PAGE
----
Gastric bypass and gastric banding (bariatric surgery, weight reduction surgery) accomplishes weight loss by reducing the body's ability to absorb calories.  Caloric restriction is affected by reducing or restricting the size of the stomach, which give the individual a sensation of early satiety.  This is known as gastric banding. It is also accomplished  by bypassing some of the intestines which reduces the amount of calories the system is able to absorb into the body and convert to fat. This is commonly known as gastric bypass.  The latter method can result in malabsorption of nutrients resulting in nutritional deficiencies and dehydration.  Click here for more information on gastric bypass.

After a comprehensive  medical examination, evaluation of health and psychological profile your doctor may recommend a surgical solution for obesity if diet and exercise have been unsuccessful.  If one is under 350 pounds and has not had other abdominal surgeries then the surgeons prefer a laproscopic approach.  This enables them to perform the surgery through several holes in the abdomen, rather than cutting skin and muscle open with a knife. The recovery time for the former method is significantly shorter with less post-operative pain and complications. Laproscopic surgeries such as gastric banding (lap-banding) and gastric bypass utilize pressurized carbon dioxide to tent the abdomen open to provide access for surgical instruments.  The surgeon monitors the progress on video screens.  This approach reduces scarring and allows for a faster recovery.

Restrictive operations for obesity include laproscopic gastric banding of the stomach.  A hollow tube or band of an inert material is placed around the stomach.  A small port is placed under the skin that allows the physician to fill the tube with salt water.  When the tube fills it tightens around the stomach creating a smaller depot for food (see figure below). This is one of the easiest procedures to perform and is safer than a malabsorptive procedure.  The surgery and hospital stay is shorter and there are fewer nutritional deficiencies.  However, weight loss is less.  Although patients lose about 50% of their weight during the first year, less than 20% keep it off after 10 years.  The problem resides in the fact that unless one modifies their eating habits they are able to work around the surgical solution by eating softer foods or just continue to eat in excess despite feeling full.  Ultimately, success depends on diet modification and exercize and not the gastric bypass procedure alone.  For more information on gastric banding click here.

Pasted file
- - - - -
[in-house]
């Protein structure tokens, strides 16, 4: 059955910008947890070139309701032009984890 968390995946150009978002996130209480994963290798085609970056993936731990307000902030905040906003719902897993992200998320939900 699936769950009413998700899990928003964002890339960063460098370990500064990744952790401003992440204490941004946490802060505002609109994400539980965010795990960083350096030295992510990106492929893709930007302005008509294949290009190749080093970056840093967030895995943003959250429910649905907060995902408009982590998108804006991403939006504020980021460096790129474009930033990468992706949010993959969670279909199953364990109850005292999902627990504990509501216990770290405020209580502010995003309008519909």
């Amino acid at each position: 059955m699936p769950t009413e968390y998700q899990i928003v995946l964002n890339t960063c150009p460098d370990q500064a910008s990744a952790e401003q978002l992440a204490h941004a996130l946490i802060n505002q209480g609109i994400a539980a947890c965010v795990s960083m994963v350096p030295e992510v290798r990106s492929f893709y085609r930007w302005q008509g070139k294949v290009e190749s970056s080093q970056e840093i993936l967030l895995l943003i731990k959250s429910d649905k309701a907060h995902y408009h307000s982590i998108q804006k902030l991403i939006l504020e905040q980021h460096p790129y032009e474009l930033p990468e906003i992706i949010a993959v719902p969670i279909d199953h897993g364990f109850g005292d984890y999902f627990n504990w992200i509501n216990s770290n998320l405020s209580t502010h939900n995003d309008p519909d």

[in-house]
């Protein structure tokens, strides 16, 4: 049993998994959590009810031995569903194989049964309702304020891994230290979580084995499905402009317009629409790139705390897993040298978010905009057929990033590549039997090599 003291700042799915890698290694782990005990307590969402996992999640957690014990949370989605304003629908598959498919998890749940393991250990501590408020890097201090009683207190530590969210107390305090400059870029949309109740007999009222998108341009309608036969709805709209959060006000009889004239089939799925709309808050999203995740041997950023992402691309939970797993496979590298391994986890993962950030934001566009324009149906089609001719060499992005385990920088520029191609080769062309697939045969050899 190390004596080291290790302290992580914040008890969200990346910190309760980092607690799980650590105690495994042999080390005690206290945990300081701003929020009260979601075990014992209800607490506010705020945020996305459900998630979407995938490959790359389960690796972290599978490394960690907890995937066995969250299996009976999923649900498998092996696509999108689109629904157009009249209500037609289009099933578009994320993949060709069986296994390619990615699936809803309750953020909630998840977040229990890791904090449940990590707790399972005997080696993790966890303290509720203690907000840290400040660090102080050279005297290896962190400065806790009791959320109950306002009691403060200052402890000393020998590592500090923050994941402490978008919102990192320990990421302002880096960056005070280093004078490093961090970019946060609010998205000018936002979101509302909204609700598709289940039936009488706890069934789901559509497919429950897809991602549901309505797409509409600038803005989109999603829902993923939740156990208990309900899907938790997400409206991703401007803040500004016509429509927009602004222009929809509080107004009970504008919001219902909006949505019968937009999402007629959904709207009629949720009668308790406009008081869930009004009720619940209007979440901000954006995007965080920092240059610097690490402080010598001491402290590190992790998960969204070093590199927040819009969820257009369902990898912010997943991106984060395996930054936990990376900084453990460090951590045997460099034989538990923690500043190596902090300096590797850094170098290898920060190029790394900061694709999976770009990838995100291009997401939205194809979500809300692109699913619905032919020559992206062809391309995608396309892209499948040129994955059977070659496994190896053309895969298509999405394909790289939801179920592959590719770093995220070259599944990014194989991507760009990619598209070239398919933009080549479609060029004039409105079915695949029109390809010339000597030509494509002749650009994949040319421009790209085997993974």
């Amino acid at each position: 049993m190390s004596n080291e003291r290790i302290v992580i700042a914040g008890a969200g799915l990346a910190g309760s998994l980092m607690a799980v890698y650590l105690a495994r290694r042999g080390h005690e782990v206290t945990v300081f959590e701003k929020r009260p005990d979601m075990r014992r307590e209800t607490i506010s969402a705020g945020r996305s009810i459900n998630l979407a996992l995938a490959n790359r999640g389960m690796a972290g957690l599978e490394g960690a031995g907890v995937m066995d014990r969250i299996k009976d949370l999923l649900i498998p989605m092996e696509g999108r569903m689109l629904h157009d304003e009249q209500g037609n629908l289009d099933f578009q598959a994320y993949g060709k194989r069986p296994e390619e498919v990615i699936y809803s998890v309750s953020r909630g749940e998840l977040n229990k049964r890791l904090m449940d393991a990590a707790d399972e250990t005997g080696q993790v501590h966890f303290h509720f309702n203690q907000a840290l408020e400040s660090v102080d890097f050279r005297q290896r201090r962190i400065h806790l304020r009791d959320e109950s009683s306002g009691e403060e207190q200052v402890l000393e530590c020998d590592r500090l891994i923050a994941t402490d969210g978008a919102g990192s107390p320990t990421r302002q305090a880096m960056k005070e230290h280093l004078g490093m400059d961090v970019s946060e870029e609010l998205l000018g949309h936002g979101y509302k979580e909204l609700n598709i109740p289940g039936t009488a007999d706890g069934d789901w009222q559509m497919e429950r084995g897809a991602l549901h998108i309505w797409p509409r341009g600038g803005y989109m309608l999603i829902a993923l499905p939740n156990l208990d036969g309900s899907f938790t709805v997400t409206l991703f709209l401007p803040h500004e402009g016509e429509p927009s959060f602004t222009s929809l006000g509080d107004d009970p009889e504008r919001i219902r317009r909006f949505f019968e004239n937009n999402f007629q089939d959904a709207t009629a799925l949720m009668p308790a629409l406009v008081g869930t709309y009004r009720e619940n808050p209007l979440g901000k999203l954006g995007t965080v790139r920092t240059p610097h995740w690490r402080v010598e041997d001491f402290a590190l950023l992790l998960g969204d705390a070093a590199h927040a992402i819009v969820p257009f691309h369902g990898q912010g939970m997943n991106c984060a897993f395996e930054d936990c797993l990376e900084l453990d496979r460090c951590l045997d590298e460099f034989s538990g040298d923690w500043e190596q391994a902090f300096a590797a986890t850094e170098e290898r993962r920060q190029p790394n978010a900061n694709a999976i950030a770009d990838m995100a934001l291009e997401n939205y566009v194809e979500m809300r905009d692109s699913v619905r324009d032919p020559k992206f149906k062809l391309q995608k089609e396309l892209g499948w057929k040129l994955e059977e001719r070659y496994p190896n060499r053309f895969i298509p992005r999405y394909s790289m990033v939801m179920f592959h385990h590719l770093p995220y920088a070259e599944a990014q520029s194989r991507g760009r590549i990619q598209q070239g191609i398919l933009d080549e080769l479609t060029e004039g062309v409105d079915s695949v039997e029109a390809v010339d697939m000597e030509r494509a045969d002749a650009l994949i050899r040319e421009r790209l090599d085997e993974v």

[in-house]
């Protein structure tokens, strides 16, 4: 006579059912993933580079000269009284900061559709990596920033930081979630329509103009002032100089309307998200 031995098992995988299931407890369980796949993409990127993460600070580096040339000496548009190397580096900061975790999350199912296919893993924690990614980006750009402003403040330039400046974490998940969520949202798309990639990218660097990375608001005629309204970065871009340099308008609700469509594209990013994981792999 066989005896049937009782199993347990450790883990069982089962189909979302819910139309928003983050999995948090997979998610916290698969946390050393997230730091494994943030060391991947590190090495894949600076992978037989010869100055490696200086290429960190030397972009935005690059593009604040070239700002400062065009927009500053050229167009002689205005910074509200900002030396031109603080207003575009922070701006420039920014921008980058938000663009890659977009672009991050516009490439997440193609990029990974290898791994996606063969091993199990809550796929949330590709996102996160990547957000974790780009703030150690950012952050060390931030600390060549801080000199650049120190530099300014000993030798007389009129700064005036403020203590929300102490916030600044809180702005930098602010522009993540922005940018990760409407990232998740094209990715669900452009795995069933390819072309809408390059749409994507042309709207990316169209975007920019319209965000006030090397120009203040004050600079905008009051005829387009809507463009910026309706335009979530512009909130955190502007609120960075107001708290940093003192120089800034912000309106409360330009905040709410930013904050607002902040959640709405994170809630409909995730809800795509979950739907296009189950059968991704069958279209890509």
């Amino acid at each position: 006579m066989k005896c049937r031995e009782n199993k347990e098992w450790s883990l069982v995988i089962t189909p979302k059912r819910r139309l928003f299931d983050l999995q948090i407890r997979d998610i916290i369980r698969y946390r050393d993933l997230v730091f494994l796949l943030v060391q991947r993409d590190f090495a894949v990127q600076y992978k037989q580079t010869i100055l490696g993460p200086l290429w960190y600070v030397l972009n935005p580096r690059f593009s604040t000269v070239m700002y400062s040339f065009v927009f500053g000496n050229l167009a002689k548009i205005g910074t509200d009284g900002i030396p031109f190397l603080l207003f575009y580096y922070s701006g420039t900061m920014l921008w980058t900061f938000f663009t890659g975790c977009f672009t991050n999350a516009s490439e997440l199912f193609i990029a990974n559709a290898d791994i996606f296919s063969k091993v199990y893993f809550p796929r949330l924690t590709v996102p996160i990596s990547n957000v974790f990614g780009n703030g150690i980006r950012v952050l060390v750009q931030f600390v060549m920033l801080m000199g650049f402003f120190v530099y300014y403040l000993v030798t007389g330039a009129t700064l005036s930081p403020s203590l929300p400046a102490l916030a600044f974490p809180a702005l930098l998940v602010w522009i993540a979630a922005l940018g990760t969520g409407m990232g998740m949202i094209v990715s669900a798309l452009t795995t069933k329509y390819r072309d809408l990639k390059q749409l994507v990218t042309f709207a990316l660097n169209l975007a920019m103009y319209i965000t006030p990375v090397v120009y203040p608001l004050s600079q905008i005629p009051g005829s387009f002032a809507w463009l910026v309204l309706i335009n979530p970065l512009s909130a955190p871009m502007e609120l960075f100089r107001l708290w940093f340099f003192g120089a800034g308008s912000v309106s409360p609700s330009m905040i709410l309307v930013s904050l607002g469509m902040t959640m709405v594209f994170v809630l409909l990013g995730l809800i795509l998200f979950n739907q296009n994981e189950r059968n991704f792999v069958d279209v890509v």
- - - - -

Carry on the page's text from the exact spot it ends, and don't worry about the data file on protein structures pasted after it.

Gastric bypass and gastric banding have side effects and risks.  Click here for information about potential side effects and complications of the surgery.

Anesthesia and Recovery

Patients require general anesthesia for any type of bariatric / gastric bypass surgery.  The anesthesiologist will go over one's entire medical history in order to ensure a safe procedure.  In addition to rendering unconsciousness, the doctor will provide antiemetics and pain medications for the initial recovery.  The patient usually stays in the hospital for a few days.  One's discharge from the hospital depends on the ability to move without much discomfort, drinking liquids or easting soft foods without vomiting, and no longer requiring injectable pain medications.  One will stay on liquid foods for several weeks.   During a follow-up visit, the surgeon will determine if there are any mineral or vitamin deficiencies.  Once one begins to eat solid foods, the patient will need to train to eat smaller meals throughout the day rather than large meals.  Finally, one needs to initiate an exersize program to help maintain a balanced life and maintain motivation.


Bariatric / gastric bypass surgery costs about $25k-$35k.  Some insurance plans will cover this surgery.  If you are truly interested in this options you should contact your insurance carrier .

Click here for frequently asked questions.  Please see disclaimer.

Additional Resource

American Society for Bariatric and Gastric Bypass Surgery
100 SW 75th Street, Suite 201
Gainesville, FL 32607
Phone: (352) 331-4900